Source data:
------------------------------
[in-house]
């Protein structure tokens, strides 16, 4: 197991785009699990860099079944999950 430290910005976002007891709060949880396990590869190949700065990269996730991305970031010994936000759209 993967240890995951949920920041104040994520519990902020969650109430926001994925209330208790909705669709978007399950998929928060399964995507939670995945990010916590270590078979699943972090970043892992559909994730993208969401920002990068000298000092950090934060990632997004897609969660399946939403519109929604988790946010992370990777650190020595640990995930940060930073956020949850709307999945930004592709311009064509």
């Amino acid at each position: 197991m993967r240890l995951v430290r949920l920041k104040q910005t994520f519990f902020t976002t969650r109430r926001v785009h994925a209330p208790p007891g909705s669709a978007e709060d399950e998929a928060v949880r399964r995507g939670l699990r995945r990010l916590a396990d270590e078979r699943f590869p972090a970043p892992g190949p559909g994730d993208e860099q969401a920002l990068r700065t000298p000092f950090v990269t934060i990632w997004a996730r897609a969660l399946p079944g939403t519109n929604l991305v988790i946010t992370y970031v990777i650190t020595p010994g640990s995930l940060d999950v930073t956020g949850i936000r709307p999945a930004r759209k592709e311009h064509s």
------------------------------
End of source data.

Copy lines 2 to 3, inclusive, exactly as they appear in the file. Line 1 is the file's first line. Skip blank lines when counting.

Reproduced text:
């Protein structure tokens, strides 16, 4: 197991785009699990860099079944999950 430290910005976002007891709060949880396990590869190949700065990269996730991305970031010994936000759209 993967240890995951949920920041104040994520519990902020969650109430926001994925209330208790909705669709978007399950998929928060399964995507939670995945990010916590270590078979699943972090970043892992559909994730993208969401920002990068000298000092950090934060990632997004897609969660399946939403519109929604988790946010992370990777650190020595640990995930940060930073956020949850709307999945930004592709311009064509």
């Amino acid at each position: 197991m993967r240890l995951v430290r949920l920041k104040q910005t994520f519990f902020t976002t969650r109430r926001v785009h994925a209330p208790p007891g909705s669709a978007e709060d399950e998929a928060v949880r399964r995507g939670l699990r995945r990010l916590a396990d270590e078979r699943f590869p972090a970043p892992g190949p559909g994730d993208e860099q969401a920002l990068r700065t000298p000092f950090v990269t934060i990632w997004a996730r897609a969660l399946p079944g939403t519109n929604l991305v988790i946010t992370y970031v990777i650190t020595p010994g640990s995930l940060d999950v930073t956020g949850i936000r709307p999945a930004r759209k592709e311009h064509s």